Single Contests Fully armed and armored, Ajax clumps into the lists, a rectangle of space already cordoned off for the noble contest this bright morning, in a field at the edge of the Greek camp where it faces Troy.
Agamemnon tells him, “Here art thou, in appointment fresh and fair!—anticipating the time with starting courage! Give with thy trumpet a loud note to Troy, thou dreadful Ajax, that the appallèd air may pierce the head of thy great combatant, and hale him hither!”
Ajax hands a leather pouch of coins to his herald. “Thou, trumpet, there’s my purse. Now crack thy lungs, and split thy brazen pipe! Blow, villain, till thy cheeks, spherèd for us, outswell the choler of puffèd Aquilon!”—the angry North Wind. “Come, stretch thy chest, and let thine eyes spout blood!—thou blow’st for Hector!”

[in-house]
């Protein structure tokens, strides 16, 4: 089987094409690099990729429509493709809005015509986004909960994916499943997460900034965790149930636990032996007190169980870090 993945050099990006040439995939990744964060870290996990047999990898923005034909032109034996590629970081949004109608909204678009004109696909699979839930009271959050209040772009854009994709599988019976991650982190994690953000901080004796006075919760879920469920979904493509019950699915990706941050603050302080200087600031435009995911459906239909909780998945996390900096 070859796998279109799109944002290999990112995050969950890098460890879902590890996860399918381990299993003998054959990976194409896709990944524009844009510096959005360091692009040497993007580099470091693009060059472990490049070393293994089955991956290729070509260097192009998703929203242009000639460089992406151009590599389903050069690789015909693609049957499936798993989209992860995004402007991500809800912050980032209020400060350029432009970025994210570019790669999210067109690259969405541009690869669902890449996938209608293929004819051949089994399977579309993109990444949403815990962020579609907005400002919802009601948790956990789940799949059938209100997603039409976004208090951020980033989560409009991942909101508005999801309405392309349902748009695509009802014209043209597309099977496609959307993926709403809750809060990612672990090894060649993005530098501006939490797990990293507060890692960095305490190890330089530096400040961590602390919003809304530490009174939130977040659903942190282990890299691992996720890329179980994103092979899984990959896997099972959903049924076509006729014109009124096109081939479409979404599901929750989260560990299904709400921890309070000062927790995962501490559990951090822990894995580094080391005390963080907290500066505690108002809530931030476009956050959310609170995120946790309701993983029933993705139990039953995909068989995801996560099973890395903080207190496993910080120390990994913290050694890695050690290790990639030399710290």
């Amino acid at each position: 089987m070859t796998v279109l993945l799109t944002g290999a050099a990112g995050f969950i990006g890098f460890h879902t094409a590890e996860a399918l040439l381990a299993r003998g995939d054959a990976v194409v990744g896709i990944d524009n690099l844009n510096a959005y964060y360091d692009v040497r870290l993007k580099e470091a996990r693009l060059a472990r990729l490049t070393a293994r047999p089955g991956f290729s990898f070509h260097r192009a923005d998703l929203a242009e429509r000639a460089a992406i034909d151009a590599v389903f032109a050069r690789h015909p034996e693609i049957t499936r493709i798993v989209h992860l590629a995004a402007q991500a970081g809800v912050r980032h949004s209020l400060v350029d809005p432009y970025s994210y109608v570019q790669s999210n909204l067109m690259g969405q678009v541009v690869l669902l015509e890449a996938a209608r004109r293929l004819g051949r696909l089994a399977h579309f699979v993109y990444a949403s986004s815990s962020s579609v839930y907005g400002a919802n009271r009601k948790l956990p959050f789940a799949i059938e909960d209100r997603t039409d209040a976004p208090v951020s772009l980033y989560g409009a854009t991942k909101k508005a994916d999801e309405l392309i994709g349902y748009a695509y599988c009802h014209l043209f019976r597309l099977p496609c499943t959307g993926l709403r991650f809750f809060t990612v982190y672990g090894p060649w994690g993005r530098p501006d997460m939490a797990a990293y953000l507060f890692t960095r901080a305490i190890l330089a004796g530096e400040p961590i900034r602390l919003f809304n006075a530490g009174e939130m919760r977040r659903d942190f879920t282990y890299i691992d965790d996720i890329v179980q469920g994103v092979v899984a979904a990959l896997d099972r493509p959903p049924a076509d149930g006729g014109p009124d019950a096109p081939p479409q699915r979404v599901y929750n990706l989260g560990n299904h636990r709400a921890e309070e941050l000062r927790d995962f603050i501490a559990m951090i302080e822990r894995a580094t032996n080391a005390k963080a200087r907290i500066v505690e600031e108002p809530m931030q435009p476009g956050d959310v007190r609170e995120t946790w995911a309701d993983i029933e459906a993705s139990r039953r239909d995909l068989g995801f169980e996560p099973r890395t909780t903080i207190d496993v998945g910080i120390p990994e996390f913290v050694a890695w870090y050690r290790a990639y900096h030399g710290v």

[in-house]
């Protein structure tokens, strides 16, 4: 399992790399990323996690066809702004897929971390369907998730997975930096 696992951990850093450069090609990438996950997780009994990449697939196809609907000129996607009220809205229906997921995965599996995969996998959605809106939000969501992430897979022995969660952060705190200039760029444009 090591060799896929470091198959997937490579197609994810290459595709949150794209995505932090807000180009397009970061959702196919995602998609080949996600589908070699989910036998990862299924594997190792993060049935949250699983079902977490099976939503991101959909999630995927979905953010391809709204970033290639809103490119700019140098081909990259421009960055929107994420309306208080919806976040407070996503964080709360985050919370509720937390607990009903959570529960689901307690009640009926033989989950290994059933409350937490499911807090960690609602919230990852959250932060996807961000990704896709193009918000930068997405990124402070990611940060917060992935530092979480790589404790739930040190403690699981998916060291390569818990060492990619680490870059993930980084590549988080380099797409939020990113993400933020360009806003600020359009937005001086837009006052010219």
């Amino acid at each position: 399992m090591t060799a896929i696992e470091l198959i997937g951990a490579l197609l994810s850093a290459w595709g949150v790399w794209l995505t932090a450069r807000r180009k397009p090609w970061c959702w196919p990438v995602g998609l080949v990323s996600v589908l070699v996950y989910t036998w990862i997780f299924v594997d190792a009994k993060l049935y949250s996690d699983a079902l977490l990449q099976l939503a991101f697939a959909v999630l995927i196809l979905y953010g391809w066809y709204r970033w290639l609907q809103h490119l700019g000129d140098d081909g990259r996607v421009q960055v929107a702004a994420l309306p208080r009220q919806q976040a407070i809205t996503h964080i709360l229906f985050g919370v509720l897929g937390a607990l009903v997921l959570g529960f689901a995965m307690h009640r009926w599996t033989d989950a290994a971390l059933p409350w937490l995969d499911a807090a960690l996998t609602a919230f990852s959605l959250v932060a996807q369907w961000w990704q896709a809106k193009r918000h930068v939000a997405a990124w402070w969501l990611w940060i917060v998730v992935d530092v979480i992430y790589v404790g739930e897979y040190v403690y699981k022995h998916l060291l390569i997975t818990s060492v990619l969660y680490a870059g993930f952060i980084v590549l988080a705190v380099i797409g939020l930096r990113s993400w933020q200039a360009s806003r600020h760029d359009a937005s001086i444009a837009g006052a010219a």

The gleaming brass horn hurls forth its summons.
Except for the chirping of a few sparrows, the plain is silent. Notes Ulysses, “No trumpet answers.”
Agamemnon sees that a couple has emerged from Troy’s eastern gate. “Is not Diomed yonder, with Calchas’ daughter?”
“’Tis he,” says Ulysses, as the two come along the road. He grins. “I ken the manner of his gait: he rises on the toe; that spirit of his lifts him from the earth in aspiration!” His friend is undertaking this assignment with enthusiasm.
“Is this the Lady Cressida?” asks Agamemnon, when they reach him.
Diomedes bows. “Even she!”
As Cressida was taken from the town, she watched her lover hurrying away eagerly with the other princes; forlorn now, she has been comforted by the charming and attentive nobleman who has offered her aid and protection here among Troy’s enemies.
“Most dearly welcome to the Greeks, sweet lady!” says Agamemnon. She pales, as the king of Mycenae’s lips touch her cheek.